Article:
W G JONES STATE FOREST
The W G Jones State Forest is a picturesque natural haven, encompassing 1,722 acres of lush woodlands and sprawling meadows. This forest offers a serene escape from bustling city life, showcasing a diverse array of native flora and fauna. With its well-maintained trails and recreational facilities, visitors can explore the tranquil beauty of the forest while engaging in activities such as hiking, birdwatching, and picnicking. The forest also serves as an important research and conservation area, with ongoing efforts to preserve its unique ecosystems and educate the public about the significance of sustainable forestry practices. Overall, the W G Jones State Forest provides a captivating glimpse into the natural heritage of Texas, inviting visitors to reconnect with nature and appreciate the untamed splendor that the Lone Star State has to offer.
The forest was originally part of a Spanish land grant and was acquired by William Goodrich Jones in the late 19th century. Jones was an influential lumberman and philanthropist who recognized the importance of preserving the forest for future generations. He started the Jones family legacy of forest stewardship by selectively harvesting and replanting trees.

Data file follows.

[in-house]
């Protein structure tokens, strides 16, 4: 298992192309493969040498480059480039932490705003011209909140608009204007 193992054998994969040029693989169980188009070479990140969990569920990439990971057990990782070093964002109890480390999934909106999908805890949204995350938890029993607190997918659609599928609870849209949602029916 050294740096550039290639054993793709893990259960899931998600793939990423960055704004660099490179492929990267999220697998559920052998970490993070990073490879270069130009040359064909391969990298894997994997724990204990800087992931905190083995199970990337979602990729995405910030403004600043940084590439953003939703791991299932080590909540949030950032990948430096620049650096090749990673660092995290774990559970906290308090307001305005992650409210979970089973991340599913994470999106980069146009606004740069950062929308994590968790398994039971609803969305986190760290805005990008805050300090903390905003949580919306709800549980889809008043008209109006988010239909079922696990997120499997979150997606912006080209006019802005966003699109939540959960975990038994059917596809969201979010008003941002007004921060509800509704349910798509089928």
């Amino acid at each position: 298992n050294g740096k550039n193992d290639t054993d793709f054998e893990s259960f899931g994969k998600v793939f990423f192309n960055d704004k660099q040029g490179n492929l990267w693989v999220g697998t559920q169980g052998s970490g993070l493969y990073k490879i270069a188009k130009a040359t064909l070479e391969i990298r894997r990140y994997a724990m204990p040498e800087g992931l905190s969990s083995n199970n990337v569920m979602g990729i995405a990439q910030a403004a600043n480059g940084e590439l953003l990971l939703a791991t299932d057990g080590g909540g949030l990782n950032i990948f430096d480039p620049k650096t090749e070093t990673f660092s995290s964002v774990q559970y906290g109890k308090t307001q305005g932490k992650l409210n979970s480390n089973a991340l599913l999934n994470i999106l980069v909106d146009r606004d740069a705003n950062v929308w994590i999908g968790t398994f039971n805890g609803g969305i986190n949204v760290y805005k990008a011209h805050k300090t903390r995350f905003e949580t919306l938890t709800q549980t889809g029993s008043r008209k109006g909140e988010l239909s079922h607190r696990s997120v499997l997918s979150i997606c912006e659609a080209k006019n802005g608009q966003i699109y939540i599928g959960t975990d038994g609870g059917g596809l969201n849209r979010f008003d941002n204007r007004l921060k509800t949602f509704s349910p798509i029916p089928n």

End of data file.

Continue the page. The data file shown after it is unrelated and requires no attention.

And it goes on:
After his death, the Jones family continued to manage and protect the forest. In the late 1920s, they established the Jones Forest Demonstration Farm to educate the public about sustainable forestry practices, which marked the beginning of the forest's role in education and research.
The land's significance grew over time, and in 1926, the Texas Forest Service recognized it as a demonstration forest. It later became a state forest when it was transferred to the Texas A&M Forest Service's ownership in 1932.
During the Great Depression, the Civilian Conservation Corps (CCC) played a vital role in the development of the forest. CCC workers planted trees, constructed roads and fire lanes, and built the infrastructure necessary for public use. Many of these structures, such as the picnic areas and buildings, are still present today.